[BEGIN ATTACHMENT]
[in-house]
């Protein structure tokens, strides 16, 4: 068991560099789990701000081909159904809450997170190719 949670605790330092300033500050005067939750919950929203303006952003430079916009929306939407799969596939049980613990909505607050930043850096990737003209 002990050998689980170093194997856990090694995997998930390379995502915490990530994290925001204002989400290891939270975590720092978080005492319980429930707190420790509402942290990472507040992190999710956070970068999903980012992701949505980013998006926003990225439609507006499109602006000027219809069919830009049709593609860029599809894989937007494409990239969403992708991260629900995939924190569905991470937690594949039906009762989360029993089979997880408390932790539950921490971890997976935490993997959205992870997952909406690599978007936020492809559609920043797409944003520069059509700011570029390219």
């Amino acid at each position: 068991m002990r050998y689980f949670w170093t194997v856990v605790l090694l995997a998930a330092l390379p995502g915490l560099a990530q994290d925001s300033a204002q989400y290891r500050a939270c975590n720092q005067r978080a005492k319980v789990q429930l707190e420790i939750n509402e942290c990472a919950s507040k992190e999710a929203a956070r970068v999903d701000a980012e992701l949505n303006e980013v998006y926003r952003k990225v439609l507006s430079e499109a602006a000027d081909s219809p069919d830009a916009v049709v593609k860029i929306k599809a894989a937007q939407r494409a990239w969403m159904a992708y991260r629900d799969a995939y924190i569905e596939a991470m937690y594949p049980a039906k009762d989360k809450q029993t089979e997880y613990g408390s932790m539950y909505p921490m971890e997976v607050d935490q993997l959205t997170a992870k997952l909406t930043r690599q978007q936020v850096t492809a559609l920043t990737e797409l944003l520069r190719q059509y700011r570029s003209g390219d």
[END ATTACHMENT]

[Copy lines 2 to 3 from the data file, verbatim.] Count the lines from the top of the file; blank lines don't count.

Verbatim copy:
């Protein structure tokens, strides 16, 4: 068991560099789990701000081909159904809450997170190719 949670605790330092300033500050005067939750919950929203303006952003430079916009929306939407799969596939049980613990909505607050930043850096990737003209 002990050998689980170093194997856990090694995997998930390379995502915490990530994290925001204002989400290891939270975590720092978080005492319980429930707190420790509402942290990472507040992190999710956070970068999903980012992701949505980013998006926003990225439609507006499109602006000027219809069919830009049709593609860029599809894989937007494409990239969403992708991260629900995939924190569905991470937690594949039906009762989360029993089979997880408390932790539950921490971890997976935490993997959205992870997952909406690599978007936020492809559609920043797409944003520069059509700011570029390219």
């Amino acid at each position: 068991m002990r050998y689980f949670w170093t194997v856990v605790l090694l995997a998930a330092l390379p995502g915490l560099a990530q994290d925001s300033a204002q989400y290891r500050a939270c975590n720092q005067r978080a005492k319980v789990q429930l707190e420790i939750n509402e942290c990472a919950s507040k992190e999710a929203a956070r970068v999903d701000a980012e992701l949505n303006e980013v998006y926003r952003k990225v439609l507006s430079e499109a602006a000027d081909s219809p069919d830009a916009v049709v593609k860029i929306k599809a894989a937007q939407r494409a990239w969403m159904a992708y991260r629900d799969a995939y924190i569905e596939a991470m937690y594949p049980a039906k009762d989360k809450q029993t089979e997880y613990g408390s932790m539950y909505p921490m971890e997976v607050d935490q993997l959205t997170a992870k997952l909406t930043r690599q978007q936020v850096t492809a559609l920043t990737e797409l944003l520069r190719q059509y700011r570029s003209g390219d």